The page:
Rise of the Antihero

Antihero. Oftentimes synonymous with the term “badass”, the legendary archetype once known for being the polar opposite of the hero, has successfully adapted to the mainstream spotlight. If there’s a character you’re meant to feel guilty about loving, it’s them—and they’re exceedingly good at getting under our skin… and into our hearts. Making us all wonder: what exactly makes a hero these days?

It goes without saying that in recent history, we have seen a great shift in the way that characters, who traditionally would be identified as the “hero” of the story, are being presented to us. Whether due to the recent shift of stories being told from a more realistic perspective or just due to writers wanting much more interesting characters than the pristine hero of the past, the fact of the matter is that these new heroes look like they are here to stay.

In an interview with Metro, Michael C. Hall, (better known as serial killer Dexter Morgan from the eponymous series, Dexter) has only reaffirmed this obvious shift of who people are rooting for:

“Over the past ten or fifteen years, there has been a culture of the anti-hero on television, with pretty significant skeletons in the closet. The audience perhaps likes being given a little more credit than they are accustomed to having, in terms of who they identify with and root for. All dark corners are revealed and people seem to respond to that.”

To Michael’s great point, this new type of hero that has emerged can often be just as unclean as the villains themselves, although their motivations and moral compasses often skew greatly from those we identify as “bad guys”—afterall, the creators do want you to root for their character, whether it’s against your better judgement.

The truth is that we as fairly average viewers, statistically live average lives that need something to actually challenge our moral standings and our own constructions of “good” versus “bad”. Coming from our current pop culture world that is rife with such over-the-top, everyday drama squeezed into every hour of network television possible, it is surely a refreshing change to step outside the bounds and think more critically about our own lives. The “What would I do in that situation?” effect.

Hero Status?

What exactly is it that makes a hero, well, a hero? Does a hero only serve the “good” as traditionally presented, complete with pristine virtues and no questionable motives; or is a hero something more—perhaps one with motivations and intelligence enough to make a choice that’s best for the situation at hand?

Whether it means breaking a few rules and laws, or even just making the hard decisions a traditional hero figure couldn’t make, does this alone make a person a hero, if it’s for the good of the many? At what point is a character actually just a very likable villain? Is it horrible to root for a villain in the first place if their primary antagonist is a super villain? Is good and bad actually only black and white?

Of course not.

These are just some of the questions to ask when viewing the slew of legendary antiheroes in both film and fiction. While hero figures are the ones we’d like to love, there’s always something about the rough-and-tumble characters that make you love them just a little bit more than you probably should, against your better judgment. There is something more revealing and personal about the imperfect nature of these characters’ humanity—and dare I say it—it reminds us we are all only human afterall.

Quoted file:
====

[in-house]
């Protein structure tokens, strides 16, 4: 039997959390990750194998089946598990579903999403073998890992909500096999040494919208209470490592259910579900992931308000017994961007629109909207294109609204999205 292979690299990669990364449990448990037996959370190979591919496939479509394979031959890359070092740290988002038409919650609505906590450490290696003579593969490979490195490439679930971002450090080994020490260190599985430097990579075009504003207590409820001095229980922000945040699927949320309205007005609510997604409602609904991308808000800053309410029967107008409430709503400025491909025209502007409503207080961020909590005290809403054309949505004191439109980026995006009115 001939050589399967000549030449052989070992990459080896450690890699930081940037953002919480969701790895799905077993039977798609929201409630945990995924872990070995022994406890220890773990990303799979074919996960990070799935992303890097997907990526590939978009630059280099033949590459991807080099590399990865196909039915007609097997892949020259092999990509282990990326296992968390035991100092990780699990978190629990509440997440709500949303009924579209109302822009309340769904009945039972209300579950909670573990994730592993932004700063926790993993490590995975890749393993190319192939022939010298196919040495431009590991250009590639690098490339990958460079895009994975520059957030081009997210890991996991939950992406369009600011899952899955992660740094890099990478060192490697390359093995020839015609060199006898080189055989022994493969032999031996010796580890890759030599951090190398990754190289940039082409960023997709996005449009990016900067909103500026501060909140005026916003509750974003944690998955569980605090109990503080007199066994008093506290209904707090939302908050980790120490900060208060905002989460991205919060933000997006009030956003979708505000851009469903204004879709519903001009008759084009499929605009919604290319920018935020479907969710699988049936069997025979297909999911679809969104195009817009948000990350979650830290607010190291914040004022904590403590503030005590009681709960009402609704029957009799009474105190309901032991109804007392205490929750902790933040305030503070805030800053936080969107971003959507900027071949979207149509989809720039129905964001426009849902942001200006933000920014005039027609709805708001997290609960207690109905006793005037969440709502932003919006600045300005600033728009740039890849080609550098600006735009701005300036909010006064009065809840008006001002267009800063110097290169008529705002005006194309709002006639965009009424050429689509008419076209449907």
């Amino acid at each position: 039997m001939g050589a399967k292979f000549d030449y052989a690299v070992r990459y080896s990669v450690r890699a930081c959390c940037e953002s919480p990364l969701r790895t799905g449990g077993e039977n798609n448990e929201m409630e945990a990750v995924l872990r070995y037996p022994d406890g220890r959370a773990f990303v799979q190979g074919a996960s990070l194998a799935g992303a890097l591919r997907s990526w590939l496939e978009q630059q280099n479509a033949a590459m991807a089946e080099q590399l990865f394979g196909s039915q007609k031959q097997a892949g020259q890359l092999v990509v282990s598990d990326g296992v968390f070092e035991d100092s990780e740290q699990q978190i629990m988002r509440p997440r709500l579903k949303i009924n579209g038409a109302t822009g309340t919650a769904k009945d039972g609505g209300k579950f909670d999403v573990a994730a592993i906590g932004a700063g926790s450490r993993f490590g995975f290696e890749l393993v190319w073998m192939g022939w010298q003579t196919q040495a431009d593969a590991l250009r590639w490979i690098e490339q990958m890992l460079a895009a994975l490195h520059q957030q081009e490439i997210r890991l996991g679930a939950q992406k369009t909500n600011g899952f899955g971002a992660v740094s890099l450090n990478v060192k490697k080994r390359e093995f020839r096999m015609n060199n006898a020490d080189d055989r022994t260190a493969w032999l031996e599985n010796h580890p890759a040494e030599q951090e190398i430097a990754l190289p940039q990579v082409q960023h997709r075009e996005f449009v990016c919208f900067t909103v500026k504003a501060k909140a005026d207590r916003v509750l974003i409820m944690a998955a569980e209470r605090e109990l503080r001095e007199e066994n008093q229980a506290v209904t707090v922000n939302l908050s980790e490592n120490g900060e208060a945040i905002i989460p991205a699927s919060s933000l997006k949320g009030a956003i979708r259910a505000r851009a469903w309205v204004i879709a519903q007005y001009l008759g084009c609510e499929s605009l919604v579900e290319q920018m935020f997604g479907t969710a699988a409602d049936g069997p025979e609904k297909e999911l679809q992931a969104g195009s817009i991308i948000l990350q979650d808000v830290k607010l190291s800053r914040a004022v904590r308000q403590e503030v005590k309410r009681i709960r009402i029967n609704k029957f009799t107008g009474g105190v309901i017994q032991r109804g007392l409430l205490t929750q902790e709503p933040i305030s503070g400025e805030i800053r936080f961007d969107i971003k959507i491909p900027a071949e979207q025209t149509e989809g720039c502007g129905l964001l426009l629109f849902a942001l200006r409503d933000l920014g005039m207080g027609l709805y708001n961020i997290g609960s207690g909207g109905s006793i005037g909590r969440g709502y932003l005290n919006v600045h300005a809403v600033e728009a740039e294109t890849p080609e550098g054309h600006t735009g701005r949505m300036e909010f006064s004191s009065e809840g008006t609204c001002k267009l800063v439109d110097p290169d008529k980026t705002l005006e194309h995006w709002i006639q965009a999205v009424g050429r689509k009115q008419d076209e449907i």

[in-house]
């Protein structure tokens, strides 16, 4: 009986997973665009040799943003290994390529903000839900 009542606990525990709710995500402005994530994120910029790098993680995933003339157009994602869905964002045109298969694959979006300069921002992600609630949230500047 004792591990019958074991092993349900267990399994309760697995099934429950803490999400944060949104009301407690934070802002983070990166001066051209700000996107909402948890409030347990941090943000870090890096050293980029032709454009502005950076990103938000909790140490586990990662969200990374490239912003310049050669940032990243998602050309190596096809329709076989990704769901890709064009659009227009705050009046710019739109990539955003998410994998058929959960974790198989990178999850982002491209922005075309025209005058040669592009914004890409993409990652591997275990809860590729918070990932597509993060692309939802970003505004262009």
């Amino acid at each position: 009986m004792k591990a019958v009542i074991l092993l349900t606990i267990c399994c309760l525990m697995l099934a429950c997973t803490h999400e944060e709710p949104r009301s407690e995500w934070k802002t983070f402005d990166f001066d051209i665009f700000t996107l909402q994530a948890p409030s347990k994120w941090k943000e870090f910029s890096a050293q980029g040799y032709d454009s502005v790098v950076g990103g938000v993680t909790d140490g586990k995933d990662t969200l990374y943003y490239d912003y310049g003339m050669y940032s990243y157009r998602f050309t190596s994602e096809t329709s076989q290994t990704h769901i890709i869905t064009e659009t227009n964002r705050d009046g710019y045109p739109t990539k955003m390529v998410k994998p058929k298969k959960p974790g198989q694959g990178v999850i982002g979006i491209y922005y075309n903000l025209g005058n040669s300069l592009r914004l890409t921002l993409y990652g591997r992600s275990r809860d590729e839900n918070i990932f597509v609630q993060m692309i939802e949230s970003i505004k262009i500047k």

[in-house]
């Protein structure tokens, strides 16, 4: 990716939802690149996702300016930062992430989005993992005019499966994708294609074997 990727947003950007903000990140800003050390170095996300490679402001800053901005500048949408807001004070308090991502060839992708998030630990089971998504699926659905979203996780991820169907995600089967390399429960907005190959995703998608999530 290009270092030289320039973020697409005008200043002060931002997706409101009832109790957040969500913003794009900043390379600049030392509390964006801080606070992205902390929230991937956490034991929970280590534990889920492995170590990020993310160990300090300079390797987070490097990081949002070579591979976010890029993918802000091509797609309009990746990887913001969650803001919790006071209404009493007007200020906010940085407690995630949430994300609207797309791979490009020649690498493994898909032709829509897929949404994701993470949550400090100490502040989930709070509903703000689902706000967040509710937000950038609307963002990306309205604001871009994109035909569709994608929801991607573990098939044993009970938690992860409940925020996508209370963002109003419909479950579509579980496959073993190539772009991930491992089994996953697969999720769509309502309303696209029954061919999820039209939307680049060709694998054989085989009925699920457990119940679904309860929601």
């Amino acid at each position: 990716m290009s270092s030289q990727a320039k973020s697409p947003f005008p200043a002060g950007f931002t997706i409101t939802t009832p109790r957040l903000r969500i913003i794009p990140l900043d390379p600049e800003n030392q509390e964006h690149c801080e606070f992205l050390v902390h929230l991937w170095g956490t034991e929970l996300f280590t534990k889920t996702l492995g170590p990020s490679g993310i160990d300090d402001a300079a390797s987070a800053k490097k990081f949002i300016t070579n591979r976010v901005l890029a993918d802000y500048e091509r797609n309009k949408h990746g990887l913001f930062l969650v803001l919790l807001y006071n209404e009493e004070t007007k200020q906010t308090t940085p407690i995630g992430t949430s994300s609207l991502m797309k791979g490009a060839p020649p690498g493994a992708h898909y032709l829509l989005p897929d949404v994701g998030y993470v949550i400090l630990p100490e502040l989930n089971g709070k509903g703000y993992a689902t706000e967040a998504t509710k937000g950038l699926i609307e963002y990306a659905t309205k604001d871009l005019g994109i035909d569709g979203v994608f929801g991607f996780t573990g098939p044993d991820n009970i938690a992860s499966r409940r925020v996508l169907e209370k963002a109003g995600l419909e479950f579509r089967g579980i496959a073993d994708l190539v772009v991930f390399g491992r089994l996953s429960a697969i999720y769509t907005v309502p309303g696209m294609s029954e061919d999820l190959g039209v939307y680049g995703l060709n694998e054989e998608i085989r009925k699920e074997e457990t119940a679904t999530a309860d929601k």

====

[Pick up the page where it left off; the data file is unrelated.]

Antiheroes are the heroes now. Not only that, but we also have compelling and relatable villains!

Marvel Comics are just one of the agents that have been playing this card for a very long time, which is why their characters are some of the most engaging and memorable ones to step into the limelight, as summed up by Tom Hiddleston, who plays ‘Loki’ in the Thor films:

“The wonderful thing about Marvel is that they make their heroes flawed, and their villains heroic.”

Antiheros have directly driven movies, shows, and audiences around the world in stories including Dexter, Breaking Bad, The Punisher, House M.D., The Dark Knight (trilogy), Weeds, Firefly, The Sopranos, and Battlestar Galactica, for many years past—with some of which are presently coming to a close as I speak. Whether this fascinating trend will continue on in pop culture is yet to be determined, but if I had to put my money on it, I’d bet on the moody, passionate guy or girl in the dark corner, making the hard decisions any day.

Best of the Best

Here are just some of my personal favorite embodiments of the modern antihero.

Bruce Wayne — “Batman”

“Either you die a hero, or you live long enough to see yourself become the villain.”

Dexter Morgan (Dexter)

America’s favorite serial killer is always entertaining at what he does best

Frank Castle — “The Punisher”

Perhaps one of the best depictions of Frank Castle that has come out—even better than any of the feature films—is this fan film that shows just how much Tom Jane loves this character.

Walter White — “Heisenberg” (Breaking Bad)

“I am the danger.” ‘Nuff said.

Captain Malcolm ‘Mal’ Reynolds (Firefly/Serenity)

“Someone ever tries to kill you, you try to kill ’em right back!”

Walter Joseph Kovacs — “Rorschach” (Watchmen)

“Never compromise. Not even in the face of Armageddon.”

Tony Soprano (The Sopranos)

“There’s an old Italian saying: you f— up once, you lose two teeth.”

Dr. Gregory House (House)

The doctor who’s just as brilliant as he is an asshole, here is some of his best moments.

Walt Kowalski (Gran Torino)

Clint Eastwood’s portrayal of Walt Kowalski in “Gran Torino” was absolutely spot-on.

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